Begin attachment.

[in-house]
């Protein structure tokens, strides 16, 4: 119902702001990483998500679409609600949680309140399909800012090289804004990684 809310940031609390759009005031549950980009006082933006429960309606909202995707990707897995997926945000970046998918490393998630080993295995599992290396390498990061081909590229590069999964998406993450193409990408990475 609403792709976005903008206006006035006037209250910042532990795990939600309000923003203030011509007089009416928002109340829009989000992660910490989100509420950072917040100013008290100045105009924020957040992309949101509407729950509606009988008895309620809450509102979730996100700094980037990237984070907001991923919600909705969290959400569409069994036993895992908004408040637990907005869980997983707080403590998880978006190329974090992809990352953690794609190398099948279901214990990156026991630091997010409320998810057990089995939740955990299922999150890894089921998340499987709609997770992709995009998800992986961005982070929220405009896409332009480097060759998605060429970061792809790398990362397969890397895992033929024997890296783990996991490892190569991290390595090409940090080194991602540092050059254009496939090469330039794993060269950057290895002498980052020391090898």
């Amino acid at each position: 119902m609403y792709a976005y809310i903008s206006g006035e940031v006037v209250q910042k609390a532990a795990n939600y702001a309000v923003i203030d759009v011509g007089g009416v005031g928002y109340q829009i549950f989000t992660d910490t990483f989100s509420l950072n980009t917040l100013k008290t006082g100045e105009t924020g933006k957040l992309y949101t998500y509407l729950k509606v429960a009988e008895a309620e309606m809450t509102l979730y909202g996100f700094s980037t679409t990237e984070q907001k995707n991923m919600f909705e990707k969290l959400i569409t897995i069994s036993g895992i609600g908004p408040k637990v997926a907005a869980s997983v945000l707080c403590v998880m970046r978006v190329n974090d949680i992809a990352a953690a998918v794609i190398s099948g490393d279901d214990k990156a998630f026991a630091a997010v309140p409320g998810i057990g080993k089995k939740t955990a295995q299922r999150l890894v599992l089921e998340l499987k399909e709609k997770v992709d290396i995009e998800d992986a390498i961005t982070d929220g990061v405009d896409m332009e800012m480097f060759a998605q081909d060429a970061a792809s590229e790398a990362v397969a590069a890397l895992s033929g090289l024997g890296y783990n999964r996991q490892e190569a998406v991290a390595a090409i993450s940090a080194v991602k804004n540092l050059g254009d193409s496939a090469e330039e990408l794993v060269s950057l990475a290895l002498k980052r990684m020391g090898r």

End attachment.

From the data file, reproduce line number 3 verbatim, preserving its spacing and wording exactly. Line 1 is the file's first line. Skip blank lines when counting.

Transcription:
């Amino acid at each position: 119902m609403y792709a976005y809310i903008s206006g006035e940031v006037v209250q910042k609390a532990a795990n939600y702001a309000v923003i203030d759009v011509g007089g009416v005031g928002y109340q829009i549950f989000t992660d910490t990483f989100s509420l950072n980009t917040l100013k008290t006082g100045e105009t924020g933006k957040l992309y949101t998500y509407l729950k509606v429960a009988e008895a309620e309606m809450t509102l979730y909202g996100f700094s980037t679409t990237e984070q907001k995707n991923m919600f909705e990707k969290l959400i569409t897995i069994s036993g895992i609600g908004p408040k637990v997926a907005a869980s997983v945000l707080c403590v998880m970046r978006v190329n974090d949680i992809a990352a953690a998918v794609i190398s099948g490393d279901d214990k990156a998630f026991a630091a997010v309140p409320g998810i057990g080993k089995k939740t955990a295995q299922r999150l890894v599992l089921e998340l499987k399909e709609k997770v992709d290396i995009e998800d992986a390498i961005t982070d929220g990061v405009d896409m332009e800012m480097f060759a998605q081909d060429a970061a792809s590229e790398a990362v397969a590069a890397l895992s033929g090289l024997g890296y783990n999964r996991q490892e190569a998406v991290a390595a090409i993450s940090a080194v991602k804004n540092l050059g254009d193409s496939a090469e330039e990408l794993v060269s950057l990475a290895l002498k980052r990684m020391g090898r």